Africa has enormous resources for generating energy in several forms (hydroelectric, reserves of petroleum and gas, coal production, uranium production, renewable energy such as solar and geothermal). The lack of development and infrastructure means that little of this potential is actually in use today. The largest consumers of electric power in Africa are South Africa, Libya, Namibia, Egypt, Tunisia, and Zimbabwe, which each consume between 1000 and 5000 KWh/m2 per person, in contrast with African states such as Ethiopia, Eritrea, and Tanzania, where electricity consumption per person is negligible.[38]

Petroleum and petroleum products are the main export of 14 African countries. Petroleum and petroleum products accounted for a 46.6% share of Africa's total exports in 2010; the second largest export of Africa as a whole is natural gas, in its gaseous state and as liquified natural gas, accounting for a 6.3% share of Africa's exports.[39]

Infrastructure[edit]

Lagos, Nigeria, Africa's largest city requires infrastructure development rate, proportional to the increasing population rate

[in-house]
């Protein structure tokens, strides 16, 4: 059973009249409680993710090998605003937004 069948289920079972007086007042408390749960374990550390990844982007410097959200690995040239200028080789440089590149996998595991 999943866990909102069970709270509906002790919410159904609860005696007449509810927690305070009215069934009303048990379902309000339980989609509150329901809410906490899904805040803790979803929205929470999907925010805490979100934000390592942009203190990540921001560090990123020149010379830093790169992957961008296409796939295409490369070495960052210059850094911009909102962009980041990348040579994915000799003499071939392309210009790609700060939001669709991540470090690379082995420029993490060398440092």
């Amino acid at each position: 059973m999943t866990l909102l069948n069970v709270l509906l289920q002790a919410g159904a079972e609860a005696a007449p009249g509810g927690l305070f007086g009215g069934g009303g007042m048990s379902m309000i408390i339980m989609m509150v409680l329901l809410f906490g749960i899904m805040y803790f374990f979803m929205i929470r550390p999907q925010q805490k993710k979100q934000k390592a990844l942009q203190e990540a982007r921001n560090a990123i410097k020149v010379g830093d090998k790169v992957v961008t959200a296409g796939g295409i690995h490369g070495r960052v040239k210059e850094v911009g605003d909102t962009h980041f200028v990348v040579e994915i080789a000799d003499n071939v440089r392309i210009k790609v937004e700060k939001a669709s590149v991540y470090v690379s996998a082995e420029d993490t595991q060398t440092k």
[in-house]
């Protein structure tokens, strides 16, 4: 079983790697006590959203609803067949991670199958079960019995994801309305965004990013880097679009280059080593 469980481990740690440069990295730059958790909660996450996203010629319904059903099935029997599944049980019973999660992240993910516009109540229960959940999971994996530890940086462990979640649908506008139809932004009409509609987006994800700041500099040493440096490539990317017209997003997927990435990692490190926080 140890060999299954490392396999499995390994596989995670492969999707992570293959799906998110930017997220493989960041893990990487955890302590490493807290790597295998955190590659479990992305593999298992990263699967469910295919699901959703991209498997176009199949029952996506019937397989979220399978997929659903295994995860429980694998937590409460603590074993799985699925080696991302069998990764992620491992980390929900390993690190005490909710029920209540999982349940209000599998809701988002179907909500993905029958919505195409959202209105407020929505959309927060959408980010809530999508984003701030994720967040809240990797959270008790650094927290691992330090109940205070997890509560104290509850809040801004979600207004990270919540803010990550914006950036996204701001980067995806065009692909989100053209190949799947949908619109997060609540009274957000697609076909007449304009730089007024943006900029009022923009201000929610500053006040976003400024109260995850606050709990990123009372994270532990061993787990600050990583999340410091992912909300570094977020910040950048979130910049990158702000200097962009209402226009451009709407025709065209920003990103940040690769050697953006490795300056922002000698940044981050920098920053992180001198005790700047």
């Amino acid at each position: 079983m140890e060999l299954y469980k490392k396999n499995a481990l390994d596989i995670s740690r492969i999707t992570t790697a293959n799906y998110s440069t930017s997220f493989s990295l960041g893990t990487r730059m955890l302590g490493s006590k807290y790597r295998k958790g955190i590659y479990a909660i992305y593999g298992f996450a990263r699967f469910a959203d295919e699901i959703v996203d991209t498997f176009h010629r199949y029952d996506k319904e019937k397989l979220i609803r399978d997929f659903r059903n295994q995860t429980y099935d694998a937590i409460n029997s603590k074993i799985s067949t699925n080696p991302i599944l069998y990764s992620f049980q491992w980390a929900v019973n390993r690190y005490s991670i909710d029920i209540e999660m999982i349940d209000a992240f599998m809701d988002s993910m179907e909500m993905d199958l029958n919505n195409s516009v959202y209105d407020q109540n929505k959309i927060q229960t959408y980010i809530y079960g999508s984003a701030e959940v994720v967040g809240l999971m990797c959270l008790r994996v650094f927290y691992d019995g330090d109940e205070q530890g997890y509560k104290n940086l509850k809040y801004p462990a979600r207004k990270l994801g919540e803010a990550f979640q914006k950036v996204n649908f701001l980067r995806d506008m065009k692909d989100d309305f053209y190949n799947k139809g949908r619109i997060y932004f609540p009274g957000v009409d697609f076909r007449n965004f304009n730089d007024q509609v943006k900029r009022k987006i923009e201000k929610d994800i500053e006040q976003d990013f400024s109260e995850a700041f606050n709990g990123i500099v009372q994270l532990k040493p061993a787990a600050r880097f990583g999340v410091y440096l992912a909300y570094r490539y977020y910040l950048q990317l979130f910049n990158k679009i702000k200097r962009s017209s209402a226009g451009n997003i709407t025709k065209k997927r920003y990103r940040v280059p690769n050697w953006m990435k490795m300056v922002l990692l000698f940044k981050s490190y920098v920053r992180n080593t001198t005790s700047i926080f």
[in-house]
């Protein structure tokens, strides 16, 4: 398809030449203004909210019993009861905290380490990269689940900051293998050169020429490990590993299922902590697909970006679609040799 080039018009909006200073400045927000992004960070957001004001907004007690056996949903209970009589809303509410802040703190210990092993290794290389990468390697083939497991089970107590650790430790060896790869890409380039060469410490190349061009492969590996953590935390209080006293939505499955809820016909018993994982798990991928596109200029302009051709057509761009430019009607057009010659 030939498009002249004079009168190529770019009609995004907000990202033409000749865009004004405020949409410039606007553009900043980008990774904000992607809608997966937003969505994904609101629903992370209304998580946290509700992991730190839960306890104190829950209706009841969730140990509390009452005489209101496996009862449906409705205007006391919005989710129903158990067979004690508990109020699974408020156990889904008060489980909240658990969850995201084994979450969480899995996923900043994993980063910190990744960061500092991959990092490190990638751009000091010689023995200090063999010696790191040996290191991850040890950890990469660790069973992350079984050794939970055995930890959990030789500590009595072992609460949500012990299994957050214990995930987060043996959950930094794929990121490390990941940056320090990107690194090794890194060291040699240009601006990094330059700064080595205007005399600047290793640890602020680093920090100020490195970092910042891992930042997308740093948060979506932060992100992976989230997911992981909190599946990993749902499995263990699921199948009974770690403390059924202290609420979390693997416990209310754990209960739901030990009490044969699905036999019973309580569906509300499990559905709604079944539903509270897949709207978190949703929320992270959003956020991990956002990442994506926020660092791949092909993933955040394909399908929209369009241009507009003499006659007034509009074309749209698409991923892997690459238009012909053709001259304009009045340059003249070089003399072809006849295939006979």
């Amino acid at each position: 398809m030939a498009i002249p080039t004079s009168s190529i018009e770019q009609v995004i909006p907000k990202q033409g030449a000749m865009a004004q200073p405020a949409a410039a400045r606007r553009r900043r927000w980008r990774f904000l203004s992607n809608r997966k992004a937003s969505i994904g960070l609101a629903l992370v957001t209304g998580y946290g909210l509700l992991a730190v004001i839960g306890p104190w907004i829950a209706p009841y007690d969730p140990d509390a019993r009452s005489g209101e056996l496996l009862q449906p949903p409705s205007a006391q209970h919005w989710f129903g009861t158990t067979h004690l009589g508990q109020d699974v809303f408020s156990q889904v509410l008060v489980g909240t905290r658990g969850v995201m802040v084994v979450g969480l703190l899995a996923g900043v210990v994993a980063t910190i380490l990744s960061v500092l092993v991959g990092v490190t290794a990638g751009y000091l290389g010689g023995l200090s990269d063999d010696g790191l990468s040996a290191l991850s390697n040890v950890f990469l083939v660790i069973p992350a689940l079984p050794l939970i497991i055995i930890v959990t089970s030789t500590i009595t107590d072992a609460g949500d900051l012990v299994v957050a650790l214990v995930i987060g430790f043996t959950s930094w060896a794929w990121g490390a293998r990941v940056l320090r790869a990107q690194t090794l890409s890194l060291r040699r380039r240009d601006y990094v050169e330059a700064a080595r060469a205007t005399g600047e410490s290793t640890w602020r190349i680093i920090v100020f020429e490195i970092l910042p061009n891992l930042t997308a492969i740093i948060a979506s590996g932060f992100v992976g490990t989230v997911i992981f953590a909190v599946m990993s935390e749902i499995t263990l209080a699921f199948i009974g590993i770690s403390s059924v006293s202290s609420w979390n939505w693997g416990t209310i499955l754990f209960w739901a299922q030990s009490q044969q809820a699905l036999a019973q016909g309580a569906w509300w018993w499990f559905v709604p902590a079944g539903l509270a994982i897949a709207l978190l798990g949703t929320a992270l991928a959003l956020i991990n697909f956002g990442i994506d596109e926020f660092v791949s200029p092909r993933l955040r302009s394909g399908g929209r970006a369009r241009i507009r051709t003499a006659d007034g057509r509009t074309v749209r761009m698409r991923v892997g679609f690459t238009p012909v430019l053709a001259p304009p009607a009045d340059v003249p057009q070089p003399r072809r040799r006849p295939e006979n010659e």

Lack of infrastructure creates barriers for African businesses. Although it has many ports, a lack of supporting transportation infrastructure adds 30-40% to costs, in contrast to Asian ports.[40] Many large infrastructure projects are underway across Africa. By far, most of these projects are in the production and transportation of electric power. Many other projects include paved highways, railways, airports, and other construction.[40]

Telecommunications infrastructure is also a growth area in Africa. Although Internet penetration lags other continents, it has still reached 9%. As of 2011, it was estimated that 500,000,000 mobile phones of all types were in use in Africa, including 15,000,000 "smart phones".[41]

Mining and drilling[edit]

Oil production by country
(with other key actors of African or oil economy)
Rank Area bb/day Year Like...
_ W: World 85540000 2007 est.
01 E: Russia 9980000 2007 est.
02 Ar: Saudi Arb 9200000 2008 est.
04 As: Libya 4725000 2008 est. Iran
10 Af: Nigeria/Africa 2352000 2011 est. Norway
15 Af: Algeria 2173000 2007 est.
16 Af: Angola 1910000 2008 est.
17 Af: Egypt 1845000 2007 est.
27 Af: Tunisia 664000 2007 est. Australia
31 Af: Sudan 466100 2007 est. Ecuador
33 Af: Eq.Guinea 368500 2007 est. Vietnam